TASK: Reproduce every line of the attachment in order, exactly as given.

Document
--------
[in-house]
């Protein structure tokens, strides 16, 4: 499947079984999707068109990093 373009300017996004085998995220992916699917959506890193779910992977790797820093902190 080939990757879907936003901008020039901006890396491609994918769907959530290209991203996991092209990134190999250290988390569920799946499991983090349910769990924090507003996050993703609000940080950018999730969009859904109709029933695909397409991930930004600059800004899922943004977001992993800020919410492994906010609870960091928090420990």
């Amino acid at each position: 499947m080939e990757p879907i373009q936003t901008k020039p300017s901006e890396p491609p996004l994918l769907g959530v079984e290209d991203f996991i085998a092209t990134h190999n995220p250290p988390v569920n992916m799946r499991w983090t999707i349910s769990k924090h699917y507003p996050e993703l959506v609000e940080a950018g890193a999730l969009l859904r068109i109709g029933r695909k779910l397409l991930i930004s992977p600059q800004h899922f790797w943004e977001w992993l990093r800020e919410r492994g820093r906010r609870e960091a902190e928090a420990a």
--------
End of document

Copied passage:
[in-house]
């Protein structure tokens, strides 16, 4: 499947079984999707068109990093 373009300017996004085998995220992916699917959506890193779910992977790797820093902190 080939990757879907936003901008020039901006890396491609994918769907959530290209991203996991092209990134190999250290988390569920799946499991983090349910769990924090507003996050993703609000940080950018999730969009859904109709029933695909397409991930930004600059800004899922943004977001992993800020919410492994906010609870960091928090420990």
């Amino acid at each position: 499947m080939e990757p879907i373009q936003t901008k020039p300017s901006e890396p491609p996004l994918l769907g959530v079984e290209d991203f996991i085998a092209t990134h190999n995220p250290p988390v569920n992916m799946r499991w983090t999707i349910s769990k924090h699917y507003p996050e993703l959506v609000e940080a950018g890193a999730l969009l859904r068109i109709g029933r695909k779910l397409l991930i930004s992977p600059q800004h899922f790797w943004e977001w992993l990093r800020e919410r492994g820093r906010r609870e960091a902190e928090a420990a």